• MET_MOVE_Z - responsible for mouse wheel
  • MET_BUTTON_LEFT
  • MET_BUTTON_RIGHT
  • MET_BUTTON_MIDDLE
  • MET_BUTTON_ADDITIONAL_1
  • MET_BUTTON_ADDITIONAL_2
  • MET_BUTTON_ADDITIONAL_3
  • MET_BUTTON_ADDITIONAL_4
  • MET_BUTTON_ADDITIONAL_5

Button-like types tell us if a specific button has been pressed, for example. If a movement has been made, we increase a specific angle by value of movement length. We then set the camera's rotation. Note that we're using quaternions in this example. The theory behind them is just too complex to cover it here so be sure to read about them.

The keyboard events handling is also quite simple:

if(_evt.isKeyPressed(KC_ESCAPE))
{
    m_pApp->closeApplication();
    return;
}
 
CameraFirstPerson* pCamera = (CameraFirstPerson*)Engine::getSingleton().getActiveCamera();
if(pCamera)
{
    Vector3 movement;
    if(_evt.isKeyDown(KC_UP))
        movement.z = 1.0f;
    if(_evt.isKeyDown(KC_DOWN))
        movement.z = -1.0f;
    if(_evt.isKeyDown(KC_LEFT))
        movement.x = -1.0f;
    if(_evt.isKeyDown(KC_RIGHT))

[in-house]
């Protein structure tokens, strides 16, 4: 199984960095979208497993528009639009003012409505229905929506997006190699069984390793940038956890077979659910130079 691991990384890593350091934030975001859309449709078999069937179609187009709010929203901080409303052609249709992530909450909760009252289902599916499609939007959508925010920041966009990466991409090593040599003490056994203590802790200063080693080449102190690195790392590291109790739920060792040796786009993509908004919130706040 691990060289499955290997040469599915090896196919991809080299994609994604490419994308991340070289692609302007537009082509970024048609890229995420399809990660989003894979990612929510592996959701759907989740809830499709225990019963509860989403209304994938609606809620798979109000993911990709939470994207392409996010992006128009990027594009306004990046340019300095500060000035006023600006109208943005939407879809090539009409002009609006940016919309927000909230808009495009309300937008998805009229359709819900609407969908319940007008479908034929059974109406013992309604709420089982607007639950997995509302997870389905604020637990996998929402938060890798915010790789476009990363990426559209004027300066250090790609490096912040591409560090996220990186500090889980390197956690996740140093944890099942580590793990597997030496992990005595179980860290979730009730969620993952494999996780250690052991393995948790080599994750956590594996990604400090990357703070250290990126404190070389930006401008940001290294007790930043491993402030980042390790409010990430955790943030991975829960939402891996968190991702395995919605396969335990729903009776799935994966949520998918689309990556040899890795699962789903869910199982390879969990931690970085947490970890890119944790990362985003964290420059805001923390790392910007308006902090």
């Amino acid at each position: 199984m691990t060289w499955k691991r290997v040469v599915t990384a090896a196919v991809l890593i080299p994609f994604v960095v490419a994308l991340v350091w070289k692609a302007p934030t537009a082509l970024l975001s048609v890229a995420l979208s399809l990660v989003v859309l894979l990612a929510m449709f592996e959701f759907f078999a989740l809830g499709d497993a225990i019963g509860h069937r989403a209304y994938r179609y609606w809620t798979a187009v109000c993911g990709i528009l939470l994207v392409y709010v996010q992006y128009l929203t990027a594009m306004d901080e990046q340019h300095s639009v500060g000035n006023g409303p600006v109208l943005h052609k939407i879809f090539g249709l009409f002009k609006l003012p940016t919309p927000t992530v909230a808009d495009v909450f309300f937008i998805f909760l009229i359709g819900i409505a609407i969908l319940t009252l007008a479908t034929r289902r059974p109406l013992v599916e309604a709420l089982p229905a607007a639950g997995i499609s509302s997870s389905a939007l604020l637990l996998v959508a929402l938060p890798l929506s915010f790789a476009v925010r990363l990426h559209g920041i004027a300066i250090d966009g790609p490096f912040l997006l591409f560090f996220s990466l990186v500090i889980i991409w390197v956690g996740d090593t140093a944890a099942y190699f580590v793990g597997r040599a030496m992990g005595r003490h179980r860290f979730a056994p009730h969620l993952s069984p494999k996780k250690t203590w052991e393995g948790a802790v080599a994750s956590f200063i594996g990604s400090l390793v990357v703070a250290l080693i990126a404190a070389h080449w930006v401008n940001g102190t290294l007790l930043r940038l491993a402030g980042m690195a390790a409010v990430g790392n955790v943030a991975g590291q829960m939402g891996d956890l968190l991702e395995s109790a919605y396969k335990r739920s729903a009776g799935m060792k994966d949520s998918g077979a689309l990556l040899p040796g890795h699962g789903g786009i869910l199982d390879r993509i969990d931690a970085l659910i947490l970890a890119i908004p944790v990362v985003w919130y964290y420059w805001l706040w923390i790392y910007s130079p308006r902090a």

movement.x = 1.0f;
 
    if(movement.x != 0.0f)
        pCamera->strafe(movement.x);
    if(movement.z != 0.0f)
        pCamera->move(movement.z);
}

At the beginning of the method we close the application if the Escape key has been pressed. To properly release all the resources, be sure to call closeApplication() of the Framework before exiting.
Then we move the camera if at least one of Up, Down, Left or Right arrow keys is down. Note that this time we're not using isPressed() method as it will require the user to tap it all the time to make any visible movement. To move camera (important to remember that we're using first person perspective one) we use strafe() and move() methods. strafe() methods let us strafe, and move() to move in the direction we're currently facing.

Be aware that input handling method presented in this tutorial is not the only one. You can also override Framework::processInput() method and use m_pKeyboard and m_pMouse pointers to retrieve information about input. However, this method is left as an exercise to the programmer. To be honest - it's just less elegant.

This time there is no image as it is literally the same as before. Note one thing. You can go below floor and through sculpture. That's not good. We will address these problems when talking about physics and collision detection in the following tutorials.